As America starts looking forward to a clean energy future and emissions reductions that are at least 80% lower than they are today, it is becoming clearer that everyone must be an active participant in the new clean energy economy. One of the groups that may be most impacted by a cap on carbon emissions are farmers and people working in the agricultural industry. Modern agriculture is very energy and resource intensive, so even small changes to the price of fuel or fertilizer can impact a farmers bottom line.
But farmers who take an active role in the fight to stop global warming and reduce emissions stand to profit from a well designed cap and trade.
According to a report in Bloomberg.com , farmers can receive carbon credits from the Chicago Climate Exchange for implementing more sustainable agricultural practices. In the report, Bloomberg cited two examples of farmers who were receiving $3,000 and $1,500 annually for implementing a 'no-till' farming practices. Tilling to prepare a field for agriculture releases CO2 is stored underground in organic material. No-till farming allows farmers to continue to utilize their land for agricultural purposes, but it requires farmers not to agitate their soil before planting, thus keeping organic matter and carbon emissions in the ground.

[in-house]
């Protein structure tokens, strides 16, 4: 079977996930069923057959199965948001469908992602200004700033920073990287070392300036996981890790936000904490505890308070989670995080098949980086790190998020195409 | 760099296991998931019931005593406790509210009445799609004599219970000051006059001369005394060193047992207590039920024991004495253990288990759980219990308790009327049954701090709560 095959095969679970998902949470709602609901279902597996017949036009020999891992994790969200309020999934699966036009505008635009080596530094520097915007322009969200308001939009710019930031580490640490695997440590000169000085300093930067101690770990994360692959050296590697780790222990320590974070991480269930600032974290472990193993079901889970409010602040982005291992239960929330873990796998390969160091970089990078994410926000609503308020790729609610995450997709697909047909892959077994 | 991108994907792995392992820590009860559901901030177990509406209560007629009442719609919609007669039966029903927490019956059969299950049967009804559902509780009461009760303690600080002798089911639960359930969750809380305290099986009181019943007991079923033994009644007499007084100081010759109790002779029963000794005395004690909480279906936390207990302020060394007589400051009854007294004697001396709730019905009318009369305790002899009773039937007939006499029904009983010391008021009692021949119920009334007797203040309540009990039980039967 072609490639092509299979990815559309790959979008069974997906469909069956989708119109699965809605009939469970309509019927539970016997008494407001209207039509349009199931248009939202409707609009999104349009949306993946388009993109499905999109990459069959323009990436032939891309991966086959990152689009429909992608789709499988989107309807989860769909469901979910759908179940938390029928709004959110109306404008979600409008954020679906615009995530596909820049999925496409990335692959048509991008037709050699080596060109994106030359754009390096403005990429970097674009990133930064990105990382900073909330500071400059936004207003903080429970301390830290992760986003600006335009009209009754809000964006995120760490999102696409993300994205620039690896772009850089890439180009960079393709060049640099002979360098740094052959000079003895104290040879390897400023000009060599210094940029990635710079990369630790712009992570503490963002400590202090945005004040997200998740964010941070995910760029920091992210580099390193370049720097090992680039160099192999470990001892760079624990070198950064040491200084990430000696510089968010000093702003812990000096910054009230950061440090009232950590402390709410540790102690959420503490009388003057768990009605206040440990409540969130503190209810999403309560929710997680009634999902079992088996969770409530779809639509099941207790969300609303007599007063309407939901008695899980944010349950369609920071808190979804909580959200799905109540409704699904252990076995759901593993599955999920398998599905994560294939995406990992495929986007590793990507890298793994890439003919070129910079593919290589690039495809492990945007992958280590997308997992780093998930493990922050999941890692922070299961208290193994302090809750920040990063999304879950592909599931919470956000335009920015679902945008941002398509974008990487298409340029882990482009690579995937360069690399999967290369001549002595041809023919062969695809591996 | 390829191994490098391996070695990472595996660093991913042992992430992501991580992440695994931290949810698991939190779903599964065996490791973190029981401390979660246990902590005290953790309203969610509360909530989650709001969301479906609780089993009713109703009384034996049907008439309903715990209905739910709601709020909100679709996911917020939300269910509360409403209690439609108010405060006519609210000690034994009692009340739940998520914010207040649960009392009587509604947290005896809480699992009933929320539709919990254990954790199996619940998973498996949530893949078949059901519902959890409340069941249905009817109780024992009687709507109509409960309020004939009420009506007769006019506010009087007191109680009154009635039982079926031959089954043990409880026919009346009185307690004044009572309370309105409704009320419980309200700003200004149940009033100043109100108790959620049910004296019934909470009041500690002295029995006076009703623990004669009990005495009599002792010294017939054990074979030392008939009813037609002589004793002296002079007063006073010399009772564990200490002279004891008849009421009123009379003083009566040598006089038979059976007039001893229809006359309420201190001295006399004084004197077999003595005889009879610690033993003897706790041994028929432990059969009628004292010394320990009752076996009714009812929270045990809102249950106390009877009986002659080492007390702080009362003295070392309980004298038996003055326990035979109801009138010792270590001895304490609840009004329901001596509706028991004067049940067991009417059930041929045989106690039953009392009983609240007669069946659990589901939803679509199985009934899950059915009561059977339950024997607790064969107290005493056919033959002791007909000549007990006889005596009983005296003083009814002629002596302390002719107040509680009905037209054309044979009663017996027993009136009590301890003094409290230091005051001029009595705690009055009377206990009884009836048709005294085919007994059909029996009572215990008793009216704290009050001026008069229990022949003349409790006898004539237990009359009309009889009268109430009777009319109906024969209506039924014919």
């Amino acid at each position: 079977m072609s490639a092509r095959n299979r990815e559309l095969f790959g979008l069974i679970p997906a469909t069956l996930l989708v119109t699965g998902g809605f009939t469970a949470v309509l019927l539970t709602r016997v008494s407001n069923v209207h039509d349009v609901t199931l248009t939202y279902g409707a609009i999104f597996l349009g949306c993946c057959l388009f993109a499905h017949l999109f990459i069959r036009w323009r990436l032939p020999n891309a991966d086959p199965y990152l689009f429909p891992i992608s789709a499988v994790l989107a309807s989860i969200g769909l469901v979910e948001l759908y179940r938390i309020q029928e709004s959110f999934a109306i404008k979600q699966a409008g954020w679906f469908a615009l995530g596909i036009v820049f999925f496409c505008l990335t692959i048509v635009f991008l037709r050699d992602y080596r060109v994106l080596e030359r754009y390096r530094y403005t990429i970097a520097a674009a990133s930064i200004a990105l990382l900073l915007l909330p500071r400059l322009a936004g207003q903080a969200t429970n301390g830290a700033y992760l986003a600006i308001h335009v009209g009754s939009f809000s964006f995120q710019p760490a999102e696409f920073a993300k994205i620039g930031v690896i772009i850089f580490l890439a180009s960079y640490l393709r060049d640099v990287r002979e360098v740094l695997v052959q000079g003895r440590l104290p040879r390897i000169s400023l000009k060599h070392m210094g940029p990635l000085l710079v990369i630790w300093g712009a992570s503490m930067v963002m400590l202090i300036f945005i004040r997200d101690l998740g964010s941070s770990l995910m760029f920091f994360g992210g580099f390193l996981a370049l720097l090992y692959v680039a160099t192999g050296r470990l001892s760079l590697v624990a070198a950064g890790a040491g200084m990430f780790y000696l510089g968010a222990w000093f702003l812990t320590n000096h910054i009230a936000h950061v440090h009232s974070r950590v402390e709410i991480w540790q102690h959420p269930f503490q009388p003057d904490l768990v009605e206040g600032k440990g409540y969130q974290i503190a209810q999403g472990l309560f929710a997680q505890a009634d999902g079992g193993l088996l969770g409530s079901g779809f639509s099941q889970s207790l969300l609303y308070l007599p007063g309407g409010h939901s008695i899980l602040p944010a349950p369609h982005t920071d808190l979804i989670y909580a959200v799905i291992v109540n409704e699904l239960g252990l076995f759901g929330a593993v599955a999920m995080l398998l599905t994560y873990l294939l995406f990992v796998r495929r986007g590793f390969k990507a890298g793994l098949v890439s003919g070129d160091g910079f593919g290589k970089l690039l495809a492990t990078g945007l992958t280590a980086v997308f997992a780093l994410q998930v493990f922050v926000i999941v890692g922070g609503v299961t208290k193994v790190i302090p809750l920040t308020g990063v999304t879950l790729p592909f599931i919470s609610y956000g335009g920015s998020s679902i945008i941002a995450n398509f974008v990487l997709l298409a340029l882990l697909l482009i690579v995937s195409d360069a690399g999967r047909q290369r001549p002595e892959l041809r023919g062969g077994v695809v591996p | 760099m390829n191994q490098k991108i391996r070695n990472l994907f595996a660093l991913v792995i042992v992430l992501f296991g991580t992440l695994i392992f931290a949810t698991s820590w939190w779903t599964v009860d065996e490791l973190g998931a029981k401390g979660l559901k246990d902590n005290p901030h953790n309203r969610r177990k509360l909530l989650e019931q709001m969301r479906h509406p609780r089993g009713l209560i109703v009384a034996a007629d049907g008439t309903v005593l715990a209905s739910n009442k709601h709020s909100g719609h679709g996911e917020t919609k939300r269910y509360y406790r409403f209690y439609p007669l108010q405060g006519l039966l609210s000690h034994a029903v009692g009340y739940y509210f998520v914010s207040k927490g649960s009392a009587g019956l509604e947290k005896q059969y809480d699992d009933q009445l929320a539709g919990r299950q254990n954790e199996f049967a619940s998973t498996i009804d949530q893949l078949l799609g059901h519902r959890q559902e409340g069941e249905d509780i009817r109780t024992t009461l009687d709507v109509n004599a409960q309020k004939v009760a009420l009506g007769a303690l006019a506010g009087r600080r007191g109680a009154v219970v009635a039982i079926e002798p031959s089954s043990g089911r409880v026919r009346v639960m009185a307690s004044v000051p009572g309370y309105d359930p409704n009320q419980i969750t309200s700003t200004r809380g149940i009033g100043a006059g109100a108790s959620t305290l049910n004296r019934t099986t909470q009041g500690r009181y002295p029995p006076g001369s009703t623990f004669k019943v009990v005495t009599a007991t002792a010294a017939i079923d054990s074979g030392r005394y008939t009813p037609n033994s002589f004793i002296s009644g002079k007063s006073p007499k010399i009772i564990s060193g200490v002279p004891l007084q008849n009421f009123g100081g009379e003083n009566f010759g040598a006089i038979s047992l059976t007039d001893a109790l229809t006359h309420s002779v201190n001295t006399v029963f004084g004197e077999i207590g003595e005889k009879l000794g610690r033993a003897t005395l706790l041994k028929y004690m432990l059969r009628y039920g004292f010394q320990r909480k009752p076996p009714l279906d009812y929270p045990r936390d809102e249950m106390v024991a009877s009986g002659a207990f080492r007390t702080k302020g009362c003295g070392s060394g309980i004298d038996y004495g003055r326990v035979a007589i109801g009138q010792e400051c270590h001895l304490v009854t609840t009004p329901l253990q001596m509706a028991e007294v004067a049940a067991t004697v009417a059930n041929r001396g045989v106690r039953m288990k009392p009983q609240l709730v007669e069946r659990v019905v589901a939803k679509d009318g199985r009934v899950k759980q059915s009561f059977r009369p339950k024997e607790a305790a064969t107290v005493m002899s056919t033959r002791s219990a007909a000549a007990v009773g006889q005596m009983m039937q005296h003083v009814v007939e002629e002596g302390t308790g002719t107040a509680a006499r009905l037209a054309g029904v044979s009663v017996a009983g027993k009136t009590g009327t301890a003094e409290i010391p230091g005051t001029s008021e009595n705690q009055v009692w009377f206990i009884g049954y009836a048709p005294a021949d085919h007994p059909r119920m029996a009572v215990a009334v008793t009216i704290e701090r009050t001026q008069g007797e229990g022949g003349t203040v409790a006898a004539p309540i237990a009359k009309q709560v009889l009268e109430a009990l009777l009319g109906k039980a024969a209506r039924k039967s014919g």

No-till farming is also cheaper than conventional farming. Farmers do not need to use machines required to till a field, saving in fuel costs and more carbon emissions. It is estimated that corn-farmers that implement no-till practices can save $83 per acre in fuel and fertilizer costs.
In addition to the emissions reductions that can be gained through no-till farming, agricultural land can also be used to produce bio-fuels that burn cleaner than conventional fuels and farm land can also be utilized for locations of wind turbines and solar panels.
The role that farmers play in the clean energy economy is going to be crucial if we want to see emissions reductions that match the goals scientists say we must reach. By taking an active role, farmers can make money, produce food and unlock more real world global warming solutions.